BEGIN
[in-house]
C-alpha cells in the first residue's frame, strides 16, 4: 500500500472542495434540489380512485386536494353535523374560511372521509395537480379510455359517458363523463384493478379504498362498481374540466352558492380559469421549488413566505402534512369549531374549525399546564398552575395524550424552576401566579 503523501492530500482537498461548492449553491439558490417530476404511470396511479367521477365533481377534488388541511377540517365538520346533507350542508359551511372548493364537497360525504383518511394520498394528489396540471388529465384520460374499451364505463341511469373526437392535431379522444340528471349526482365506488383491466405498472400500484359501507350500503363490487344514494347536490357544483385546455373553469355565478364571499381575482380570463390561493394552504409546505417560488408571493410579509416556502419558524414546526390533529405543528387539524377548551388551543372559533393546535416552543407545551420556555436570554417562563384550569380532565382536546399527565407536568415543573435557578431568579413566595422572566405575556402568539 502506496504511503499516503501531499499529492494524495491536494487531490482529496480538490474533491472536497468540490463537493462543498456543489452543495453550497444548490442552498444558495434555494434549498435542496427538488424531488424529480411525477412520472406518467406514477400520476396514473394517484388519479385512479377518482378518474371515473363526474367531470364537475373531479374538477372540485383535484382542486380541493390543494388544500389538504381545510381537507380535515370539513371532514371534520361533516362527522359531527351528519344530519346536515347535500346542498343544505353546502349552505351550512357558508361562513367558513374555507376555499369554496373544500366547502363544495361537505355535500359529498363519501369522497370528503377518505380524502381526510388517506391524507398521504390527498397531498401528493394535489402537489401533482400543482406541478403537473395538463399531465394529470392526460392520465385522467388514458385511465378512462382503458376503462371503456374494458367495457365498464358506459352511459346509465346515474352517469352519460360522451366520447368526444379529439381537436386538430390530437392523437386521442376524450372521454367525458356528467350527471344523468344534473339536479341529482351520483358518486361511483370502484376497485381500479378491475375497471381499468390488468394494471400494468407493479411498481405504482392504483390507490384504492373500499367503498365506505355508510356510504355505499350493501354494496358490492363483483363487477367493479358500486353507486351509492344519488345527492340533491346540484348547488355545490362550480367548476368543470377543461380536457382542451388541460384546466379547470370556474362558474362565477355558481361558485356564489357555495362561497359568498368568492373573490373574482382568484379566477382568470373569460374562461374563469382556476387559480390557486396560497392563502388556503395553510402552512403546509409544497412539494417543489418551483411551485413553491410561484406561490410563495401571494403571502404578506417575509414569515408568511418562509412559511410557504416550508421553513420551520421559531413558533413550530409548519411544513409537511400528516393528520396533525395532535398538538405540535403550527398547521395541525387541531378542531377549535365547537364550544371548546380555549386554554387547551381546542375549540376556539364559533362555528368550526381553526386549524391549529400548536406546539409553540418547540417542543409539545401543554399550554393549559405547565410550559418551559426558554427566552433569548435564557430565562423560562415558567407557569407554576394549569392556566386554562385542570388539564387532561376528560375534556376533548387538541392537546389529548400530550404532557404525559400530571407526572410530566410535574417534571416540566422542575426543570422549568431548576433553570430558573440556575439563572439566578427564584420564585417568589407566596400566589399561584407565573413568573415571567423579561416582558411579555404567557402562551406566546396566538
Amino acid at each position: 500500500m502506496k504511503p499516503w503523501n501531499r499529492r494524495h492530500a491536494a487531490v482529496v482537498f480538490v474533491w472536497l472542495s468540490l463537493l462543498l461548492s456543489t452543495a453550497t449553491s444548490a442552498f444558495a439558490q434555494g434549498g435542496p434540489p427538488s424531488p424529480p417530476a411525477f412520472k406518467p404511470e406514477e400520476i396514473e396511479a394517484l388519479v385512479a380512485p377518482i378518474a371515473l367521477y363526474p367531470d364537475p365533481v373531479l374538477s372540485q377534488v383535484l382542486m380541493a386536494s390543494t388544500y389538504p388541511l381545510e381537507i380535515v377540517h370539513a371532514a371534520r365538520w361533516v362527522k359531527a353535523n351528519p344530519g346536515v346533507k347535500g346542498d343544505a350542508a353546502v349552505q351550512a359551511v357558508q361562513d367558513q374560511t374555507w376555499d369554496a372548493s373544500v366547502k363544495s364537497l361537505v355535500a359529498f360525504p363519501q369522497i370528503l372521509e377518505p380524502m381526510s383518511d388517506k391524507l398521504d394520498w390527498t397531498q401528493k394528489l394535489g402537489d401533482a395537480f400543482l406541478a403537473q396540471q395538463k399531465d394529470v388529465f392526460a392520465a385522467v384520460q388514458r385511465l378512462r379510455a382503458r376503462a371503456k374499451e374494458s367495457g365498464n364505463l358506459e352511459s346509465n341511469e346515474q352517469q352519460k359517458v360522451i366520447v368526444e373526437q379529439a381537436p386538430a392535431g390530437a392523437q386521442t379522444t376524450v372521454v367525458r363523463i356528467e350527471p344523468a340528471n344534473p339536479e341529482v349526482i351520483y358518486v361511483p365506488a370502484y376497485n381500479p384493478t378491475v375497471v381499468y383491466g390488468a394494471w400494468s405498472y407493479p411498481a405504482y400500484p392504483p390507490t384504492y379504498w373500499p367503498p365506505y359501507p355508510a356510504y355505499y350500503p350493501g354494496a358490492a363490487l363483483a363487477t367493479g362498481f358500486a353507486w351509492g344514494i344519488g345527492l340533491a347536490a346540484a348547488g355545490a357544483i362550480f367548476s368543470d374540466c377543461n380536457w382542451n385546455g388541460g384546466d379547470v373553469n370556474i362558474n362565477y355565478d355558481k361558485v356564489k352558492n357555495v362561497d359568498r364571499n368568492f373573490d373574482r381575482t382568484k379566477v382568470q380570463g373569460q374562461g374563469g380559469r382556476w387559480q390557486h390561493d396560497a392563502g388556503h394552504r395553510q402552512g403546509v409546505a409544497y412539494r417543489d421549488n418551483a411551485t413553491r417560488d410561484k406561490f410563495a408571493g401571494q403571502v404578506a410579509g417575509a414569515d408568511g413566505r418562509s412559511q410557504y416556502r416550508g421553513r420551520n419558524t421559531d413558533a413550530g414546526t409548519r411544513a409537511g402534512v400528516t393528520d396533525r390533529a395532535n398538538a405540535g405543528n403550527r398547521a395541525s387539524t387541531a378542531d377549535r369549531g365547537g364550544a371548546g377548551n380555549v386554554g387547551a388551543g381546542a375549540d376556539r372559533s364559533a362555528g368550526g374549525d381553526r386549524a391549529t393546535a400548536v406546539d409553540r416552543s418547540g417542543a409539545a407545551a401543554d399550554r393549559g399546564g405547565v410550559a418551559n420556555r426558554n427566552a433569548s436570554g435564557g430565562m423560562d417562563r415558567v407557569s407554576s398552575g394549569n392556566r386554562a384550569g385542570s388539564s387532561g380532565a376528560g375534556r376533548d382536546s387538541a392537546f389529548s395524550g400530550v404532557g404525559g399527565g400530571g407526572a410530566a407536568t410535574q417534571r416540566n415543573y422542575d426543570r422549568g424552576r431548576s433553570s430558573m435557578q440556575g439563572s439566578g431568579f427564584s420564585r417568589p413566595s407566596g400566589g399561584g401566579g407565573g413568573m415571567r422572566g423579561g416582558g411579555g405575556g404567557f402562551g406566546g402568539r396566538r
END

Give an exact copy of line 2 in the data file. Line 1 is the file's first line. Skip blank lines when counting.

C-alpha cells in the first residue's frame, strides 16, 4: 500500500472542495434540489380512485386536494353535523374560511372521509395537480379510455359517458363523463384493478379504498362498481374540466352558492380559469421549488413566505402534512369549531374549525399546564398552575395524550424552576401566579 503523501492530500482537498461548492449553491439558490417530476404511470396511479367521477365533481377534488388541511377540517365538520346533507350542508359551511372548493364537497360525504383518511394520498394528489396540471388529465384520460374499451364505463341511469373526437392535431379522444340528471349526482365506488383491466405498472400500484359501507350500503363490487344514494347536490357544483385546455373553469355565478364571499381575482380570463390561493394552504409546505417560488408571493410579509416556502419558524414546526390533529405543528387539524377548551388551543372559533393546535416552543407545551420556555436570554417562563384550569380532565382536546399527565407536568415543573435557578431568579413566595422572566405575556402568539 502506496504511503499516503501531499499529492494524495491536494487531490482529496480538490474533491472536497468540490463537493462543498456543489452543495453550497444548490442552498444558495434555494434549498435542496427538488424531488424529480411525477412520472406518467406514477400520476396514473394517484388519479385512479377518482378518474371515473363526474367531470364537475373531479374538477372540485383535484382542486380541493390543494388544500389538504381545510381537507380535515370539513371532514371534520361533516362527522359531527351528519344530519346536515347535500346542498343544505353546502349552505351550512357558508361562513367558513374555507376555499369554496373544500366547502363544495361537505355535500359529498363519501369522497370528503377518505380524502381526510388517506391524507398521504390527498397531498401528493394535489402537489401533482400543482406541478403537473395538463399531465394529470392526460392520465385522467388514458385511465378512462382503458376503462371503456374494458367495457365498464358506459352511459346509465346515474352517469352519460360522451366520447368526444379529439381537436386538430390530437392523437386521442376524450372521454367525458356528467350527471344523468344534473339536479341529482351520483358518486361511483370502484376497485381500479378491475375497471381499468390488468394494471400494468407493479411498481405504482392504483390507490384504492373500499367503498365506505355508510356510504355505499350493501354494496358490492363483483363487477367493479358500486353507486351509492344519488345527492340533491346540484348547488355545490362550480367548476368543470377543461380536457382542451388541460384546466379547470370556474362558474362565477355558481361558485356564489357555495362561497359568498368568492373573490373574482382568484379566477382568470373569460374562461374563469382556476387559480390557486396560497392563502388556503395553510402552512403546509409544497412539494417543489418551483411551485413553491410561484406561490410563495401571494403571502404578506417575509414569515408568511418562509412559511410557504416550508421553513420551520421559531413558533413550530409548519411544513409537511400528516393528520396533525395532535398538538405540535403550527398547521395541525387541531378542531377549535365547537364550544371548546380555549386554554387547551381546542375549540376556539364559533362555528368550526381553526386549524391549529400548536406546539409553540418547540417542543409539545401543554399550554393549559405547565410550559418551559426558554427566552433569548435564557430565562423560562415558567407557569407554576394549569392556566386554562385542570388539564387532561376528560375534556376533548387538541392537546389529548400530550404532557404525559400530571407526572410530566410535574417534571416540566422542575426543570422549568431548576433553570430558573440556575439563572439566578427564584420564585417568589407566596400566589399561584407565573413568573415571567423579561416582558411579555404567557402562551406566546396566538